With Wyoming Gov. Mark Gordon’s Tuesday signing of the 2021 Water Omnibus Bill, funds will flow to area irrigation projects, cloud seeding efforts and $24.2 million worth of other projects …
With Wyoming Gov. Mark Gordon’s Tuesday signing of the 2021 Water Omnibus Bill, funds will flow to area irrigation projects, cloud seeding efforts and $24.2 million worth of other projects around the state.
Projects for improvements of the Shoshone and Sidon canals and Northwest Rural Water were funded for a combined total of close to $2.3 million. The bill also included $943,000 for airborne cloud seeding operations that could bring more snow to the Wind River, Sierra Madre and Medicine Bow mountain ranges, eventually sending more water downstream to parched areas in southern Wyoming and neighboring states.
Wintertime mountain cloud systems have been seeded to increase snowpack and water supplies for decades, ever since the discovery that ice crystals could be generated by injecting silver iodide (AgI) into a cloud of supercooled liquid.
During this process, termed glaciogenic seeding, aerosols of the chemical are introduced into a supercooled liquid cloud to form ice crystals, which become heavy enough to fall to the ground as snow.
Despite being practiced for years, critics have doubted the cost benefits of the process due to the difficulty of quantifying results. But a 2018 study in Idaho, recently published in the Proceedings of the National Academy of Sciences, showed positive results from combining radar technology and precipitation gauges to measure snowfall generated from seeding winter mountain cloud systems.
For cases presented, precipitation gauges measured increases between 0.05 and 0.3 mm as precipitation generated by cloud seeding passed over the instruments. At the top end of the measurement, the amount equaled about 0.1 inches of additional snow.
It doesn’t sound like a lot, but the total amount of water generated in the study ranged equaled about 100-acre-feet in 20 minutes of cloud seeding. To help visualize an acre-foot of water, an Olympic-size swimming pool is about 2-acre-feet of water.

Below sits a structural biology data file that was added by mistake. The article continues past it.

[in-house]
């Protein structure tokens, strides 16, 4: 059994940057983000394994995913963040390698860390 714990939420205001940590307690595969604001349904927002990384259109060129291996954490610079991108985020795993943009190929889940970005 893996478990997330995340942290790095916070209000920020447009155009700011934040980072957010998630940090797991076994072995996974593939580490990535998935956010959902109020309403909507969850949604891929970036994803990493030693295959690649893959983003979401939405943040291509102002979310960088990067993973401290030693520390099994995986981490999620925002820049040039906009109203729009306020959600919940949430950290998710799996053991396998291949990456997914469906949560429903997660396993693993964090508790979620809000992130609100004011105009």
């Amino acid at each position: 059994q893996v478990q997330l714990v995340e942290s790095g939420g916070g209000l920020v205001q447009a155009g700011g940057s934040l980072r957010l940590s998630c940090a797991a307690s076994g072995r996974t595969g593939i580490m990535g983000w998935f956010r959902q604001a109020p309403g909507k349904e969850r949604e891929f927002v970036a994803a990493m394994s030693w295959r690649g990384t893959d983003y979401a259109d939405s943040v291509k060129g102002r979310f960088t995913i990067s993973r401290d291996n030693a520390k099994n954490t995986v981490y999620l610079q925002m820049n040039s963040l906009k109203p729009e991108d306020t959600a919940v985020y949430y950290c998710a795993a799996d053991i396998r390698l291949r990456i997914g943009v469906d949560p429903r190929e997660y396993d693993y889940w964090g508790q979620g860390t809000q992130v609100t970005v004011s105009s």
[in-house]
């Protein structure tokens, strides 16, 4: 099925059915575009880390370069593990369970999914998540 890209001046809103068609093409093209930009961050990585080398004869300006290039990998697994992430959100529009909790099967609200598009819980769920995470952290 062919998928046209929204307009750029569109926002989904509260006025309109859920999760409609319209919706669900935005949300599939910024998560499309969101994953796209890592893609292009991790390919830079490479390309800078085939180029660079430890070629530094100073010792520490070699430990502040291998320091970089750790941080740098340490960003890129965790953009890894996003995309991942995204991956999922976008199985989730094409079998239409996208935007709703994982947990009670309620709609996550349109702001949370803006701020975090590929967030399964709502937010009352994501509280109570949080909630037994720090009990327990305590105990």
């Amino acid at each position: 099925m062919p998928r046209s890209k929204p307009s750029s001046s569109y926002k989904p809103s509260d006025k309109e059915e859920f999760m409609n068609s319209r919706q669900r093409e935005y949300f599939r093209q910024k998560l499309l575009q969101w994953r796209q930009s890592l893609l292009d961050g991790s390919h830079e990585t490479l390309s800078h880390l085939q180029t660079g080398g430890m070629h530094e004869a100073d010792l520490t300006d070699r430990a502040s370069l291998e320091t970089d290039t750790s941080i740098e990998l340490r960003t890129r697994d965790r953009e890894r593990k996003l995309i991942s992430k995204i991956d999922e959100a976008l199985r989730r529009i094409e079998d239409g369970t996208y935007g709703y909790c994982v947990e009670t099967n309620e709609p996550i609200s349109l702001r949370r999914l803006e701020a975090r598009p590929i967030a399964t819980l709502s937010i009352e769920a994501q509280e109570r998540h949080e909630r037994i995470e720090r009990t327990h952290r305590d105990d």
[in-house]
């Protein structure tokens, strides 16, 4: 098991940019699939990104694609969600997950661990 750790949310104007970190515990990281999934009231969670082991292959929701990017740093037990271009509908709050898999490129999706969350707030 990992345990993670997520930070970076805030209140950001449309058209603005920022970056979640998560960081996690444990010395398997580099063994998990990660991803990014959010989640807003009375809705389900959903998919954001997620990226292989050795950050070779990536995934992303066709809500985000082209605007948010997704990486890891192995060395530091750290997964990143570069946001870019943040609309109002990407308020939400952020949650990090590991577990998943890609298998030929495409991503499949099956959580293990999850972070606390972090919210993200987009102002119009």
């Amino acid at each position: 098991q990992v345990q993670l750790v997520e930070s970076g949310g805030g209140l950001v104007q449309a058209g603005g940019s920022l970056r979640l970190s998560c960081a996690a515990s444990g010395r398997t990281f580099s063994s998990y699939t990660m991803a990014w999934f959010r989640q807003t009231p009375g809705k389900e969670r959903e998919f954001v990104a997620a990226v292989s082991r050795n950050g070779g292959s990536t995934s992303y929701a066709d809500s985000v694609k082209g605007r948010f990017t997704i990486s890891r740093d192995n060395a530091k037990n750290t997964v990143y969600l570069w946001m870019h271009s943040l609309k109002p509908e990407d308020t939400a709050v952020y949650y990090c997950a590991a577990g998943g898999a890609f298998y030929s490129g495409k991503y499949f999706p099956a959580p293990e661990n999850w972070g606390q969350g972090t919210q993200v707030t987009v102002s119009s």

“This is a revelation. We can definitely say that cloud seeding enhances snowfall under the right conditions,” said Sarah Tessendorf, a scientist at the National Center for Atmospheric Research in Boulder and co-author of the research conducted by a team from the University of Colorado Boulder and University of Wyoming.
The net gain of snowpack is about 10%, said State Rep. Dan Laursen, R-Powell, who chairs the Legislature’s Select Water Committee and is also a hydrographer in the State Engineer’s Office. Hydrography is the branch of applied sciences which deals with the measurement and description of the physical features of bodies of water.
“I think it’s an important project that we keep going,” Laursen said. “You know, people don’t look at it, or think about it, but it could help the forests in their fire seasons, just by getting some more moisture in there.”
Laursen doesn’t envision cloud seeding being utilized in Park County, but said it’s often employed in other states as well as by ski lodges in resort areas like Vail, Colorado.
The plan still has its critics, though.
“They have positive results, but they’re not great,” said Rep. Mike Greear, R-Worland. “Now we’re just going to go ahead and jump in and take over some different basins.”
Greear said he would have preferred more analysis on the economic benefits of cloud seeding, The Associated Press reported. He’s also concerned about starting new programs that will draw down the state fund for water projects.